All cars at this time were extremely expensive leisure toys for the well-heeled. Interest in motoring grew and clubs were founded for enthusiasts to share their pleasure and to offer assistance to fellow motorists on the road. Early cars had a habit of breaking down and rescue in the form of the AA and RAC did not exist. Automobile clubs were formed and in this way the above rescue services came into being.
One such motoring enthusiast was Hertford resident (Charles) Kenneth Murchison. In 1897 he married Evelyn Rowe and it was about this time that the couple moved to Hertford, to reside at Bengeo Lodge. Murchison immediately took an active interest in local politics and was voted on to the Borough Council to represent Bengeo in 1898. He remained on the Borough Council until 1905/6 and during this time he served on the committees for Public Health, School attendance and the Public Library; Murchison was also a Magistrate. During his period in office as Mayor of Hertford he organised an Automobile Club Rally, followed by a ‘Demonstration’.
Kenneth Murchison became a motoring devotee in 1901 after a jaunt as a passenger in a friend’s car. He was so taken with this new hobby that he promptly purchased a De Dion Voiturette for 300gns (this would have bought a modest house in Hertford at the time). He called the car Mary ”because she could be so contrary” and on an occasion, when driving through Fore Street, an elderly woman, convinced she was going to be killed by this new contraption, lay down on the road to get the matter over and done with! This gave Murchison the idea of organising a demonstration as “it was obvious that motors had come to stay” therefore ”the sooner people, and especially horses, became accustomed, the better for everyone. So on 18th May, 1903 there was a rally from London to Hertford by members of the Automobile Club, followed by a demonstration ”to prove how slowly motors could go, and how quickly they could stop,” There were various routes out of London. One was to meet outside 119 Piccadilly to travel via the Finchley Road, Tallyho Corner, Barnet and Hatfield. Eight cars set out on this route and the gathering was reported in ‘The Autocar’. A 10hp De Dion clearly caught the reporter’s attention for he lyrically described it as ”remarkably smart….with a very tasteful French limousine body.” In Hertford the vehicles were to draw up in double lines outside the Shire Hall. Altogether there were twenty-three cars with a good number of passengers. The most powerful automobile present was a 40hp Mercedes. Other makes included Daimler (there were three), Rochet-Schneider, James and Browne, Panhard, Napier and a much admired Lanchester, the owner of which had offered to perform ‘tricks’ with his car as he felt he was a particularly skilful driver. Never before had members of the Automobile Club seen so many cars gathered in one place.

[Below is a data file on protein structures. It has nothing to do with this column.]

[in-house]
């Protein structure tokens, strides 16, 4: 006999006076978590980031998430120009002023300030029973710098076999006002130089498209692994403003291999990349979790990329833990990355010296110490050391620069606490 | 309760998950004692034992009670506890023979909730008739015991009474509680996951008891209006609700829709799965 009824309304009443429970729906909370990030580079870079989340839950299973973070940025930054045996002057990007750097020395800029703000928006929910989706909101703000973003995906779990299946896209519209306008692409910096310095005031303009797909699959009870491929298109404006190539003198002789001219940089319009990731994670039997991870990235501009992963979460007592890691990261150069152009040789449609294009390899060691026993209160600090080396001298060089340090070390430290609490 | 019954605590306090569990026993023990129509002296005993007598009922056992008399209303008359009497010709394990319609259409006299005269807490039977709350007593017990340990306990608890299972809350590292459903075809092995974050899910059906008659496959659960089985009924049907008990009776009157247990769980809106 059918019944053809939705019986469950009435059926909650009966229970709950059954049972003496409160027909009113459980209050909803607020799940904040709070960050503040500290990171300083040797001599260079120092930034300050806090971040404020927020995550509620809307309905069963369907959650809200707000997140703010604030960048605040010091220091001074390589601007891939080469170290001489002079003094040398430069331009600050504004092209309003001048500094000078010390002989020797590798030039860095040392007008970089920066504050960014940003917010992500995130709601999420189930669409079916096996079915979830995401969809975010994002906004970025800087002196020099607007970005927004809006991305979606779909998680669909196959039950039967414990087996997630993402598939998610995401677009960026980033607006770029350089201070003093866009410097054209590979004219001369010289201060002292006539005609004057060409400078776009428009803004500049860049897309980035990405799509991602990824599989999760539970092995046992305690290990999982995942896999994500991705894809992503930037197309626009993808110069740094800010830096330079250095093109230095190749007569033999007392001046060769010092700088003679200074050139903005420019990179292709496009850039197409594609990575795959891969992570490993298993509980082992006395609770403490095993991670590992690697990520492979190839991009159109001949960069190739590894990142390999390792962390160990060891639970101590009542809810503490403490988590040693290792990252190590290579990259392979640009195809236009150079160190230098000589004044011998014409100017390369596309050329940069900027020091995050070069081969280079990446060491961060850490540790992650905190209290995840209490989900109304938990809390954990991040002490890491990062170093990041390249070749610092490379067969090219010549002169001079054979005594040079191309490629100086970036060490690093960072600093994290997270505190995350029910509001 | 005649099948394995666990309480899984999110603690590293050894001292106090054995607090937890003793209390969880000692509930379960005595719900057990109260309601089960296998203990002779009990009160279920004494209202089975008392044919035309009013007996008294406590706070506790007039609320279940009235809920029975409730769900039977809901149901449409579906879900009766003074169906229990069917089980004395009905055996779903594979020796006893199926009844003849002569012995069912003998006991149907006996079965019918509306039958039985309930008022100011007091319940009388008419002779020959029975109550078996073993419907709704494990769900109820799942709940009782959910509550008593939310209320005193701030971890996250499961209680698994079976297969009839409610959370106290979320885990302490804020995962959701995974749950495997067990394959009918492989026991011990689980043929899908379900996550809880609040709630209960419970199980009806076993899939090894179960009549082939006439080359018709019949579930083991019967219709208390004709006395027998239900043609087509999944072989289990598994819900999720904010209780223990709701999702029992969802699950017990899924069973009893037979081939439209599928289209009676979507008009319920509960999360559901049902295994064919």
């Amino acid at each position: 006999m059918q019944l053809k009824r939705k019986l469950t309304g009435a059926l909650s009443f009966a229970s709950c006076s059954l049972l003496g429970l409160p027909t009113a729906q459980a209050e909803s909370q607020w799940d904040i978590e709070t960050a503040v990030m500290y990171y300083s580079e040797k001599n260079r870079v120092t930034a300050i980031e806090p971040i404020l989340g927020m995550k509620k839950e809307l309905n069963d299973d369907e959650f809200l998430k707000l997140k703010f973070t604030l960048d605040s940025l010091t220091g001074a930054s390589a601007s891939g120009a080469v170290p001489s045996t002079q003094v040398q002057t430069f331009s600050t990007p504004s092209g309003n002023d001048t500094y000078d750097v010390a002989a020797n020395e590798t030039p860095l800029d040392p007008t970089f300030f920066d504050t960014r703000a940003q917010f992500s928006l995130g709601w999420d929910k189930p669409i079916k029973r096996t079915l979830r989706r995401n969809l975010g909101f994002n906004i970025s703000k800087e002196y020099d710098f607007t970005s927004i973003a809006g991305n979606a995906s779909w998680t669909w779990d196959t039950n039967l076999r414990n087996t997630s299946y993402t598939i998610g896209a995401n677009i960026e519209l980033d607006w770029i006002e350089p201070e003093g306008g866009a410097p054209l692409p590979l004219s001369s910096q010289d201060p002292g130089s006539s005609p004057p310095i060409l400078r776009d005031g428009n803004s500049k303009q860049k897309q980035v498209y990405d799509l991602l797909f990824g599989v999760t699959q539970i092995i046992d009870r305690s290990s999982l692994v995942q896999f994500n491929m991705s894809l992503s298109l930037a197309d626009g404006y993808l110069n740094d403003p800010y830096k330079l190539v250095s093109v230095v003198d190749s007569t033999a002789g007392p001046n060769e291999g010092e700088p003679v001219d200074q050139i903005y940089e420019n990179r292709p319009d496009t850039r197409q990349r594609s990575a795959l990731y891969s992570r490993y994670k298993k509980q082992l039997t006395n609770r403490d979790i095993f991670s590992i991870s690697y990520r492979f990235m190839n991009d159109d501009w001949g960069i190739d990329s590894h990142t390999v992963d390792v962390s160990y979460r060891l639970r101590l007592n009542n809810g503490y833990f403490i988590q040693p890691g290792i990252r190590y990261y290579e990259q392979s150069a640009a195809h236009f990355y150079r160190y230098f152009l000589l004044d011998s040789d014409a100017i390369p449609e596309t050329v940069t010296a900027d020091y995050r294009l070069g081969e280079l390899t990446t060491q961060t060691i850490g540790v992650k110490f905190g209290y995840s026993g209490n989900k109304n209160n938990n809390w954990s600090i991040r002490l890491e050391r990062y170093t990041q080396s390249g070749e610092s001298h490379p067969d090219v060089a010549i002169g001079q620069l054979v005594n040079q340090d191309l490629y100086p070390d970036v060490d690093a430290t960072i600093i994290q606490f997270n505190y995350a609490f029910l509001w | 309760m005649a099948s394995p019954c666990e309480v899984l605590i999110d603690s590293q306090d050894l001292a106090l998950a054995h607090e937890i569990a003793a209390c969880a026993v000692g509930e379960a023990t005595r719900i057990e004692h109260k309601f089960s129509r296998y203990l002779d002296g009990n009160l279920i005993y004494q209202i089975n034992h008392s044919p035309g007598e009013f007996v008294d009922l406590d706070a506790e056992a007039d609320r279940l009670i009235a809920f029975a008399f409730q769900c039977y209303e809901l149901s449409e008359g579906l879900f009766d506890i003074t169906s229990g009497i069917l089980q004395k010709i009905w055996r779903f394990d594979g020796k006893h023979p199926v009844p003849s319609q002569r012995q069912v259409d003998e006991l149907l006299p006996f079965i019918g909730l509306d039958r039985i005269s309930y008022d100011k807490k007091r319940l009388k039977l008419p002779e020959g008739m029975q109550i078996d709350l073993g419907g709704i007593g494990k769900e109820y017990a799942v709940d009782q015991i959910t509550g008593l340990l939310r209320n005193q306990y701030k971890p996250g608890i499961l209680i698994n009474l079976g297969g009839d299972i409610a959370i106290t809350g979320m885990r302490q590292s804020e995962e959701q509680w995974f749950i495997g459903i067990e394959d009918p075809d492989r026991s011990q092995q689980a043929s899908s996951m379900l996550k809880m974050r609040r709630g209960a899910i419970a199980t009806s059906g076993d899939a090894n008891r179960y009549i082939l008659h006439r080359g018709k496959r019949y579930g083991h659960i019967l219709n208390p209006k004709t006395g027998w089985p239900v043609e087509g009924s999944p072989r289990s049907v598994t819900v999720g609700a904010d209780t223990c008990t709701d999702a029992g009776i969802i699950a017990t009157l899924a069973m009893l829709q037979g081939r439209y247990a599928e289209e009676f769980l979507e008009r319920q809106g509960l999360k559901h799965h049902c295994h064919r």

At 1.30 the participants, together with county and local dignitaries, sat down to a lunch in the Shire Hall and ‘did ample justice to the cold collation. The Chief Constable for Hertfordshire, Lt. Col. Henry Daniell, who had travelled from London as a passenger in the Rochet-Schneider, gave the address. He expressed fears of the likely consequences of reckless driving advocated severe penalties for those involved in accidents and said he hoped it would not be too long before British cars were the most numerous on the road.
After lunch the vehicles were driven through the town and the ‘Demonstration’ began with comparative brake tests in Fore Street, between a car and Muchison’s own four wheeled dog-cart with his coachman,Godfrey, at the reins. A Lanchester won the first test, pulling up in 15ft 9ins. A Rochat-Schneider pulled up in 24ft 8ins, in the second test. On both occasions, the horse was left far behind, much to the chagrin of the coachman who sourly said he preferred his ”’oss”.